|The terrace restaurant at Bodegas de Cote|
Newest on the regional scene is Caminos D'Vinos, a winery, restaurant, hotel and housing complex with a social purpose. Located ten miles along a remote mountain road from the city of Guanajuato, and developed by the Lintel Group, a large Mexican construction company, the project's aim is to combat poverty in surrounding small towns with sustainable development.
|Caminos D'Vinos aims for community impact|
It will be a few years before Caminos produces wines from its own French-imported vines. In the meantime, winemakers plan to use grapes grown by others to start production next year in a dome-shaped winery built on the ruins of an old silver mine.
"What we try to do is have an impact," says Lintel president Ricardo Betancourt, who often shows up at the site in khakis and a hard hat. "Grape vines lives 100 years or more. Because of that, you can change an area for life."
How to visit: Some wineries have regularly scheduled tours and tastings; others welcome visitors by appointment. Call ahead, or ask a travel agent to work with a local tour operator to set up private tours that include transportation, tastings and/or lunches or dinners catered by local chefs. Guanajuato Tourism publishes a booklet with maps and information on the region's wineries. Ask for the "Circuito de Vino Guanajuato." Queretaro Tourism has wine and cheese route information on its website.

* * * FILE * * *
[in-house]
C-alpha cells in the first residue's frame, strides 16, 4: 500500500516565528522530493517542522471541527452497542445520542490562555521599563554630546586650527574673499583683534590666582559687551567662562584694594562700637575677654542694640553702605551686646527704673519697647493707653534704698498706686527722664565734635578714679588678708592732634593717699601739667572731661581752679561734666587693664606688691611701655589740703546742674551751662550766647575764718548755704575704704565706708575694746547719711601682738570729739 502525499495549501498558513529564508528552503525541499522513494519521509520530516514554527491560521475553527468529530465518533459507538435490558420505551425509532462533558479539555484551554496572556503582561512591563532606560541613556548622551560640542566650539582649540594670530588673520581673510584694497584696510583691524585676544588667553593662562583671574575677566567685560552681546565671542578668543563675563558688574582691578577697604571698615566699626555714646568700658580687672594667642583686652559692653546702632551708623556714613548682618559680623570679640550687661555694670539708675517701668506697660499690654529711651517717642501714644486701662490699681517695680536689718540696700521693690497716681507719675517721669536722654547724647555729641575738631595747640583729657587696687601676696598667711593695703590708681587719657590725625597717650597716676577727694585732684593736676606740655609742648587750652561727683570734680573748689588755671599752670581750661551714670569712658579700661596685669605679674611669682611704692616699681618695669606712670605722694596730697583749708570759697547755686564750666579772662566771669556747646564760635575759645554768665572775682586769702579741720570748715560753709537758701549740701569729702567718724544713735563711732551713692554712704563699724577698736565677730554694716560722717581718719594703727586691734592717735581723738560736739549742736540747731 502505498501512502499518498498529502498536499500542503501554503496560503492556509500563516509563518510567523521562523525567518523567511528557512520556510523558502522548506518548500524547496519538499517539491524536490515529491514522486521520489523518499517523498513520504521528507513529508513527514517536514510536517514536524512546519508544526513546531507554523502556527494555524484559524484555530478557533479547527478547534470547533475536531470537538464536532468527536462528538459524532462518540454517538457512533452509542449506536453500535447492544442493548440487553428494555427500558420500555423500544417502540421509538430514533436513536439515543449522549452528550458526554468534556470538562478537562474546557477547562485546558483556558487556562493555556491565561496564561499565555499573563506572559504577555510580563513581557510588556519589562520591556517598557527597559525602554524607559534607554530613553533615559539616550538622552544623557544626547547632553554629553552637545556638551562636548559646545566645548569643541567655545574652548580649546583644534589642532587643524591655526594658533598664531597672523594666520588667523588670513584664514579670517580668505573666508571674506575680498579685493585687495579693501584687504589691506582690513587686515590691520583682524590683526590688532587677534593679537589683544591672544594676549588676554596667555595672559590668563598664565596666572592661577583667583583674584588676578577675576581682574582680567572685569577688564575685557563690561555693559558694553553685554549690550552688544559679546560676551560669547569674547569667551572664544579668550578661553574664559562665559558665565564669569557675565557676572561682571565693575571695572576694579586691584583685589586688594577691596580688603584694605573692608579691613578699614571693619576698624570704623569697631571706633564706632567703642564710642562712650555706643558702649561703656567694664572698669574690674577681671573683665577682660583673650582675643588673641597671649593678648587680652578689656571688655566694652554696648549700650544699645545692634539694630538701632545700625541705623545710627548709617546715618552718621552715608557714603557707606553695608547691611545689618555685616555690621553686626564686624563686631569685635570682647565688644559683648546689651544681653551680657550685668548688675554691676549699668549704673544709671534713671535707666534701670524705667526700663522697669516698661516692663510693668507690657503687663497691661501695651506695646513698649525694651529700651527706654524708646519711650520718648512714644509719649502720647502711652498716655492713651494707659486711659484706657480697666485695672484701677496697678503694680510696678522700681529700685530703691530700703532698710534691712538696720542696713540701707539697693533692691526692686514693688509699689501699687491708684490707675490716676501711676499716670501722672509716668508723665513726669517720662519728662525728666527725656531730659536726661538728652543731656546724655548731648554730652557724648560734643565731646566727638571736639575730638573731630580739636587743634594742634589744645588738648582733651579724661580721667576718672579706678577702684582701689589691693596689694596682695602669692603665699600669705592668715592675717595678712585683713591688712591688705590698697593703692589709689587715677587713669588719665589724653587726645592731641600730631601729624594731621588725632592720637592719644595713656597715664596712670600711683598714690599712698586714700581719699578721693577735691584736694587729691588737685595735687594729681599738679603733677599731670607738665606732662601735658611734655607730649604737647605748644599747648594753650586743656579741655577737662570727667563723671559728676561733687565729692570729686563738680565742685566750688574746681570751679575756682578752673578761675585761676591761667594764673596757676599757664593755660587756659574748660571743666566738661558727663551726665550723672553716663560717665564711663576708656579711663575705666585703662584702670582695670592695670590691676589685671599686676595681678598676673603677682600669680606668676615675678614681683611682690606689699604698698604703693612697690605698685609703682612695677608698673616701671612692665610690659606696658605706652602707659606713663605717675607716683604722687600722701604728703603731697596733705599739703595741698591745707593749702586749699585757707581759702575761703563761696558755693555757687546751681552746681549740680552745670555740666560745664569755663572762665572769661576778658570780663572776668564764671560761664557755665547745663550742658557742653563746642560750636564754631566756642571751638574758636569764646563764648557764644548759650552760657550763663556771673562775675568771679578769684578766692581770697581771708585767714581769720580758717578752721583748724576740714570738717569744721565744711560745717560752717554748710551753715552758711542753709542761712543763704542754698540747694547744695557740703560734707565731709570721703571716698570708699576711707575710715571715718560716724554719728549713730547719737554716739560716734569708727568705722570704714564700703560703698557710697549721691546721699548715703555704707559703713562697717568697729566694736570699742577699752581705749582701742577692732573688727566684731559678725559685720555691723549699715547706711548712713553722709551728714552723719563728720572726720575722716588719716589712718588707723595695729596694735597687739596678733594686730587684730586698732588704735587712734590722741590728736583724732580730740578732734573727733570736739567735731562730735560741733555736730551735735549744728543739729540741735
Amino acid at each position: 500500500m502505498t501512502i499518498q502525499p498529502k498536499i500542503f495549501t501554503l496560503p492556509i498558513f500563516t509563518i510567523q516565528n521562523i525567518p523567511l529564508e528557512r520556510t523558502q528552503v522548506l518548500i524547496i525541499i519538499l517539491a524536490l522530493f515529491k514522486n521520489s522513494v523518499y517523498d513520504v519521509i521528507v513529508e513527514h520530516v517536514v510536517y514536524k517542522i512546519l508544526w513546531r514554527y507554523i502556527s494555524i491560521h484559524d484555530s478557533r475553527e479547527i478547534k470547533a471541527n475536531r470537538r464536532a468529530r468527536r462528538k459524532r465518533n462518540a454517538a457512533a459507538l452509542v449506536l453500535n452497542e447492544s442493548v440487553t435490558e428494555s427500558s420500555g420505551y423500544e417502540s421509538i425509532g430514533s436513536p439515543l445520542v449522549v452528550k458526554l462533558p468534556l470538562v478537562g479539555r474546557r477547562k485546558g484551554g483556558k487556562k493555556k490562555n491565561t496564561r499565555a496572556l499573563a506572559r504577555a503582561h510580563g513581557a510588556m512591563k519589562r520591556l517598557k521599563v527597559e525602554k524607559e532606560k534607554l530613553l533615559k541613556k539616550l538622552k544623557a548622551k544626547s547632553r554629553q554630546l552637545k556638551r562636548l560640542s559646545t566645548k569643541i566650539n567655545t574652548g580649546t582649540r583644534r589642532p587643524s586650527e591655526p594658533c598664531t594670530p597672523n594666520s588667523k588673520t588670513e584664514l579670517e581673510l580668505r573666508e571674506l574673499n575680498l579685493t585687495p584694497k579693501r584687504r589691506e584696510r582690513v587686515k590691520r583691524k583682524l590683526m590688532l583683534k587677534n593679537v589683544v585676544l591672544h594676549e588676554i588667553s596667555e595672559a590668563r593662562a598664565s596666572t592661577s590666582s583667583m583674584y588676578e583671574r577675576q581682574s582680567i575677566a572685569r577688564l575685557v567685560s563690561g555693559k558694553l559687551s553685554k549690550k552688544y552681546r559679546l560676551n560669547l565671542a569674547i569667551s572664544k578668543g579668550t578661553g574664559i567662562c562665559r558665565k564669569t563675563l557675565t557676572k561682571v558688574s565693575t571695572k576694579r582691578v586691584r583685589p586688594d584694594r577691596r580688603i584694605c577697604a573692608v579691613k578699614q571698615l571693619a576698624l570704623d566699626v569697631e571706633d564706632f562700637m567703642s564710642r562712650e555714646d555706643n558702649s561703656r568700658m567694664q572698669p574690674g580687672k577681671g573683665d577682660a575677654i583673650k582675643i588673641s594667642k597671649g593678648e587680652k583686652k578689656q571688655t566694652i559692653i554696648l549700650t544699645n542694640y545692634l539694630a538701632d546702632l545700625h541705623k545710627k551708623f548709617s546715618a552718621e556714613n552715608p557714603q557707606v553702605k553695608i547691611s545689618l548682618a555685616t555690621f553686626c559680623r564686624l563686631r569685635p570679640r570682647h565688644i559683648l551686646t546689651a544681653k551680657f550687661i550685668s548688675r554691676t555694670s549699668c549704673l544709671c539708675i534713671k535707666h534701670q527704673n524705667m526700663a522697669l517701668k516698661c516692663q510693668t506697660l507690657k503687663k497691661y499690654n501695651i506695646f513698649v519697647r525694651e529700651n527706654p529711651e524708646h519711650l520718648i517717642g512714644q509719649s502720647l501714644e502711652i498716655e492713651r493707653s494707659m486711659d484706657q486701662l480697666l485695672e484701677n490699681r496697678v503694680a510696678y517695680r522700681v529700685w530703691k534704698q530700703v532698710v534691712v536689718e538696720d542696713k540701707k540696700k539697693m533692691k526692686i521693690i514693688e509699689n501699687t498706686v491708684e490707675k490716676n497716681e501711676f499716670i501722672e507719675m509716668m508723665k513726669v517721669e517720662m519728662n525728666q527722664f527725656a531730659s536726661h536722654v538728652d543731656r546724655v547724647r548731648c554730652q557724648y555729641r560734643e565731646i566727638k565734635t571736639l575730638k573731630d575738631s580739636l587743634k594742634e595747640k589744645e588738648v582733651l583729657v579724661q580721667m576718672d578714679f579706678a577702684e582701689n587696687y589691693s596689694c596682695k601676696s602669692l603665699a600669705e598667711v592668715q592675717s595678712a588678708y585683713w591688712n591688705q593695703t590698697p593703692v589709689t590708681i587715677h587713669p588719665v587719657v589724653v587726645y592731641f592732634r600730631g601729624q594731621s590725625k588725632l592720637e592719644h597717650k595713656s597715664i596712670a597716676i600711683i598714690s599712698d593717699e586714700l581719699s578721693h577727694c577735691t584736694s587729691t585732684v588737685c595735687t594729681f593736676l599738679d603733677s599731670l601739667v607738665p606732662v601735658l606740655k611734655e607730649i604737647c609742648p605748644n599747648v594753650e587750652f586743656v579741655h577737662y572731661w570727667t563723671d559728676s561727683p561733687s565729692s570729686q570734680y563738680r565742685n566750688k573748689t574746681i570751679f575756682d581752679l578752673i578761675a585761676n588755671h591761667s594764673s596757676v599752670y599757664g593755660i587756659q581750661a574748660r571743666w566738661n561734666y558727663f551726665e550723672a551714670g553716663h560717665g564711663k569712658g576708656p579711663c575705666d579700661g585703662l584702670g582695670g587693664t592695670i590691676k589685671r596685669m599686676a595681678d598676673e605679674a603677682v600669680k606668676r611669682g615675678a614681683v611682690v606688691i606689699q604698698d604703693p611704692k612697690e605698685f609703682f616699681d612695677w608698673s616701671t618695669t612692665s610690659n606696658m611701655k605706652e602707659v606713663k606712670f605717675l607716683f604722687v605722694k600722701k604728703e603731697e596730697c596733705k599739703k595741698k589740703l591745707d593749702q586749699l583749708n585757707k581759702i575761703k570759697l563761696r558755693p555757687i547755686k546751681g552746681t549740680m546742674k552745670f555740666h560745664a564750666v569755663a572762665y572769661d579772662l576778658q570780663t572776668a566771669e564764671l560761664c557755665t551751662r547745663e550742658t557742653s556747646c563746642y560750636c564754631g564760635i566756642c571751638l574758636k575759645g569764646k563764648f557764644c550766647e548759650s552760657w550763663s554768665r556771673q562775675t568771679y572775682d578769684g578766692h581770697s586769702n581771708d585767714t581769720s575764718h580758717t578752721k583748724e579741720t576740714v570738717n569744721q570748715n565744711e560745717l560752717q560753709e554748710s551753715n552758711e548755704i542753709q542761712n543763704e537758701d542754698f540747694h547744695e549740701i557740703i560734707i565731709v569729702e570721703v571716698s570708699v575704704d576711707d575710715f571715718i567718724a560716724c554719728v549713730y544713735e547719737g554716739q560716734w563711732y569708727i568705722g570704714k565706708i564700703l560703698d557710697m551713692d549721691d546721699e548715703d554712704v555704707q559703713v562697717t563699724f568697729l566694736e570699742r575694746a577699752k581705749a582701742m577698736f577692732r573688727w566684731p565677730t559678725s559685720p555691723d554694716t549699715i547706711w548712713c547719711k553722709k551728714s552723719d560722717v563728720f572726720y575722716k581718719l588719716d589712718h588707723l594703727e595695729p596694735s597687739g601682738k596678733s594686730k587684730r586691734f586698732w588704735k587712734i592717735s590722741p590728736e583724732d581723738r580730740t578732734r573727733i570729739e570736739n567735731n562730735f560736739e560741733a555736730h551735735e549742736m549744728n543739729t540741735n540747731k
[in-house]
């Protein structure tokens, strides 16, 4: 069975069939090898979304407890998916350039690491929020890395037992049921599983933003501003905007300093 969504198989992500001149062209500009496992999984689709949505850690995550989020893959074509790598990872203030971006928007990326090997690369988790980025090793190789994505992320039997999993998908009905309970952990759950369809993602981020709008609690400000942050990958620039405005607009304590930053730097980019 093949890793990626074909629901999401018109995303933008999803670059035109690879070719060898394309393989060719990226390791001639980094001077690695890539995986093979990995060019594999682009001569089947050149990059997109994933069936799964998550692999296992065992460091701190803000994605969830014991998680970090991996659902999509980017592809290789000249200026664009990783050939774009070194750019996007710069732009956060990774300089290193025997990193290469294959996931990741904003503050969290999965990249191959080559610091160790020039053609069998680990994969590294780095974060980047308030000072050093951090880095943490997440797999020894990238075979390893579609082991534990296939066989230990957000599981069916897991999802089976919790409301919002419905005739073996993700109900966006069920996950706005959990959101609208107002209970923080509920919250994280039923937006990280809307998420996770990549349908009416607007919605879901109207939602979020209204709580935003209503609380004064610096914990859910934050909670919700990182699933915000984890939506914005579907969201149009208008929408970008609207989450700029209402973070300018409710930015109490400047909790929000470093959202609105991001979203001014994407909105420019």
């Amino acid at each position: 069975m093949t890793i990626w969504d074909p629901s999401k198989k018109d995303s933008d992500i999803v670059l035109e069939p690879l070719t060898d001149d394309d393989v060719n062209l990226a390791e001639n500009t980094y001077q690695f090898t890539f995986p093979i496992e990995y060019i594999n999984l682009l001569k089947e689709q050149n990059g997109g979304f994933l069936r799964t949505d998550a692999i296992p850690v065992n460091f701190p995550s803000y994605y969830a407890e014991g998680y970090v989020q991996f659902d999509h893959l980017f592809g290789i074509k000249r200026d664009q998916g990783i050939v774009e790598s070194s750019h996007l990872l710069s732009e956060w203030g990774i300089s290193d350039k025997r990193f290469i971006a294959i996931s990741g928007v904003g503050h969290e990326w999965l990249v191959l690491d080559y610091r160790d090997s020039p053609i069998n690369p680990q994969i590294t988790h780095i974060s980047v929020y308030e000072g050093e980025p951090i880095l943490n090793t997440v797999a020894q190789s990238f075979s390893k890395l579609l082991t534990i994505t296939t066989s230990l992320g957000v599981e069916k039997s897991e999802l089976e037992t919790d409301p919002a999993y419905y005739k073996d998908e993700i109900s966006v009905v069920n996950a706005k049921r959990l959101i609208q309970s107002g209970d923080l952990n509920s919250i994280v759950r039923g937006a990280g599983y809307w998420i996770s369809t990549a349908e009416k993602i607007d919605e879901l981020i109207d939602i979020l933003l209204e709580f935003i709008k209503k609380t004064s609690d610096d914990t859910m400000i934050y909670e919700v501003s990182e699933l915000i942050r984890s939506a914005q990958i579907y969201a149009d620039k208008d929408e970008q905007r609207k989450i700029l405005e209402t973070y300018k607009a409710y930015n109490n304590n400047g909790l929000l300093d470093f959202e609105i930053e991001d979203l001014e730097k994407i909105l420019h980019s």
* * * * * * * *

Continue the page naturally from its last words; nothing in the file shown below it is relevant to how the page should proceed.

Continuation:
"I recommend getting a good (Spanish-speaking) guide," says King. "The wineries are spread out...Generally, they're not set up the way they are in Napa where you can go just wander form winery to winery and do tastings."
When to go: Harvest season generally goes from late July into September. Many of the wineries sponsor vendimias - wine festivals- with music, food, concerts and special tasting events.
Weather: Parts of Guanajuato and Querétaro are 6,000-8,000 feet above sea level. Mornings and evenings are cool while days are hot and dry.
Where to stay: Three top-end choices:
Book a table at the Rosewood San Miguel de Allende's rooftop bar, and take in the views while sipping mezcal spiked with a Serrano chili. The 67 rooms, most with fireplaces, surround flowered courtyards and art-filled arcades in a quiet area near the Parque Juarez.
The Belmond Casa de Sierra Nevada's 37 rooms are scattered throughout a cluster of historic mansions in the heart of San Miguel. The hotel has a cooking school and a pool in a courtyard surrounded by flowered gardens and shade trees.
The Villa María Cristina is a 33-suite boutique hotel built in 1849 as a private home in Guanajuato's posh La Presa neighborhood. Open-air balconies and tiled patios simulate life as it was century ago. After day day of sightseeing, relax in the indoor Roman bath-style pool or outdoor terrace Jacuzzi.